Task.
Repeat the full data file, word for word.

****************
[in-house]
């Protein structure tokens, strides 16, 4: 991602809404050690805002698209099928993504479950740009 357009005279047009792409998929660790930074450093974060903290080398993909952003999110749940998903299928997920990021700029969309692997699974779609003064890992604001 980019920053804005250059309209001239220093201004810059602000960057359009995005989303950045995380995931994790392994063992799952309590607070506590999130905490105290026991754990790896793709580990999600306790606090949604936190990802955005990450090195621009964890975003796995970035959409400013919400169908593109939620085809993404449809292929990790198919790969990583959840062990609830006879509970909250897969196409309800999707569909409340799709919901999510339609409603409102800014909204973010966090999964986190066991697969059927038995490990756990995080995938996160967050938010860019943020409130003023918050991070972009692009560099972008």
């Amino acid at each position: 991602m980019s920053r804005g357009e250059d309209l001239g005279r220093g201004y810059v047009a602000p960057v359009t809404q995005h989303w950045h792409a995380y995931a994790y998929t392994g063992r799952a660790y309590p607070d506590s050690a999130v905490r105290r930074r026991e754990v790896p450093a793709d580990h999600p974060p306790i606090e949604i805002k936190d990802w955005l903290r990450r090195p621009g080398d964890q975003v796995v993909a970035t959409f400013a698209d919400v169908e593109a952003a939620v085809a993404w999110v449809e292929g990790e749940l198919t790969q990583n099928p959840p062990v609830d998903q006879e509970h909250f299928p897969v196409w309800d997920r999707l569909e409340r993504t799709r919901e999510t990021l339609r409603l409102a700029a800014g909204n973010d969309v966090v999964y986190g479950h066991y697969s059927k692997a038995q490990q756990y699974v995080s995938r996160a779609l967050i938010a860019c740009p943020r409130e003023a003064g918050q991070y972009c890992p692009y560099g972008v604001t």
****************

[in-house]
């Protein structure tokens, strides 16, 4: 991602809404050690805002698209099928993504479950740009 357009005279047009792409998929660790930074450093974060903290080398993909952003999110749940998903299928997920990021700029969309692997699974779609003064890992604001 980019920053804005250059309209001239220093201004810059602000960057359009995005989303950045995380995931994790392994063992799952309590607070506590999130905490105290026991754990790896793709580990999600306790606090949604936190990802955005990450090195621009964890975003796995970035959409400013919400169908593109939620085809993404449809292929990790198919790969990583959840062990609830006879509970909250897969196409309800999707569909409340799709919901999510339609409603409102800014909204973010966090999964986190066991697969059927038995490990756990995080995938996160967050938010860019943020409130003023918050991070972009692009560099972008």
């Amino acid at each position: 991602m980019s920053r804005g357009e250059d309209l001239g005279r220093g201004y810059v047009a602000p960057v359009t809404q995005h989303w950045h792409a995380y995931a994790y998929t392994g063992r799952a660790y309590p607070d506590s050690a999130v905490r105290r930074r026991e754990v790896p450093a793709d580990h999600p974060p306790i606090e949604i805002k936190d990802w955005l903290r990450r090195p621009g080398d964890q975003v796995v993909a970035t959409f400013a698209d919400v169908e593109a952003a939620v085809a993404w999110v449809e292929g990790e749940l198919t790969q990583n099928p959840p062990v609830d998903q006879e509970h909250f299928p897969v196409w309800d997920r999707l569909e409340r993504t799709r919901e999510t990021l339609r409603l409102a700029a800014g909204n973010d969309v966090v999964y986190g479950h066991y697969s059927k692997a038995q490990q756990y699974v995080s995938r996160a779609l967050i938010a860019c740009p943020r409130e003023a003064g918050q991070y972009c890992p692009y560099g972008v604001t």